Walker: I would like to continue to work and improve our active transportation systems. Expanding on the bus system would help meet the demands of future ridership and help better connect us.  Continuous trails and a bike share program are both things that I would like to work on as well.

Colorado Springs recently passed a resolution to join the Colorado Healthy Eating and Active Living (HEAL) Cities and Towns campaign. In doing so, city leaders have committed to advancing policy that improves access to healthy food and opportunities for physical activity. Examples include mixed-use, compact development; pedestrian and cyclist safety; and healthy food retail projects. What one or two HEAL- friendly policies and initiatives would you champion if elected.

Bennett: All of them.  (see above)

Bowie: Healthy food retail projects would address food deserts for people located in areas where supermarkets are inaccessible, but I recommend that all residents strive to shop locally and request non-GMO modified foods.

Carlson: All of these are positive initiatives towards leading healthier lifestyles.  However, I want to be careful here to not get into a situation where I am telling people what to eat.  As an avid runner and cyclist, I am a huge advocate of more bike trails, trails, and paths.  I consider this more of a personal decision a great deal of the time.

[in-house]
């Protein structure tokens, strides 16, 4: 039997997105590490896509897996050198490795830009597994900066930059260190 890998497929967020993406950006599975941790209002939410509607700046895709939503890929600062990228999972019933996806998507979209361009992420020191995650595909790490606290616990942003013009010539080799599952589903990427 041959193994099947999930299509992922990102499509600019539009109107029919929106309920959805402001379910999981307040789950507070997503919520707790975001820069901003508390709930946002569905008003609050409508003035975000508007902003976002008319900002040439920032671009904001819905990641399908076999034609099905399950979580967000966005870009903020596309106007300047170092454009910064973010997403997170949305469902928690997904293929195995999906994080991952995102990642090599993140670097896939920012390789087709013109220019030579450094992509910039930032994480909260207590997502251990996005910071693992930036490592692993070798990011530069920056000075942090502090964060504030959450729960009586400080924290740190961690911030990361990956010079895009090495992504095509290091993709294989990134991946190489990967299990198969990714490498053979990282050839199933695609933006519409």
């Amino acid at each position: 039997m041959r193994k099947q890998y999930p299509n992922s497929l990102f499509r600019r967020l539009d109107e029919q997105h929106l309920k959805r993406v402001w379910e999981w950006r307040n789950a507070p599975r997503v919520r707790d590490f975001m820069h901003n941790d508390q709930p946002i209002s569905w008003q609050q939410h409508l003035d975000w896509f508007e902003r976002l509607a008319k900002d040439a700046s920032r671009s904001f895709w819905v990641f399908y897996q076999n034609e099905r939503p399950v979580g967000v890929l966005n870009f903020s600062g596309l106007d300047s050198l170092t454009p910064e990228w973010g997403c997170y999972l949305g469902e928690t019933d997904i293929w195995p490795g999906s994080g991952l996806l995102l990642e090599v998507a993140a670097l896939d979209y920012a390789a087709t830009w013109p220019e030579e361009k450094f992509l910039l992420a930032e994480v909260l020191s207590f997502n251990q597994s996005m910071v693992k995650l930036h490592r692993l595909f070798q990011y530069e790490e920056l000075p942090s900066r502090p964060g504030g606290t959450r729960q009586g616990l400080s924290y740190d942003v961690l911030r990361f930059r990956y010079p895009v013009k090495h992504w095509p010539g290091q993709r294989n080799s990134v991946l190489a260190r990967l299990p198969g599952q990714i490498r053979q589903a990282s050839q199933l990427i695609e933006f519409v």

Gonzalez I will promote increased use of farmers markets particularly downtown and any additional areas that are considered food deserts.  The city and local businesses should promote “buy local produce” and increase use of food products deemed heathy, sustainable, and low damage to our environment in local restaurants.

Lee: The city must continue to support the project underway for an accessible public market.  I support making access to physical activity more enjoyable through the completion and expansion of our trail system.  We have a wonderful system and putting more effort into its development will make Colorado Springe better.

Strand: It’s all about the critical safety of our pedestrians/ cyclists. More, better sharrows for our bike riders, and clearly marked cross walks and ramps for walkers.   Next is healthy food retail support and encouragement with more/better farmer’s markets and commercial stores to promoting/highlighting healthy fruits/vegetables.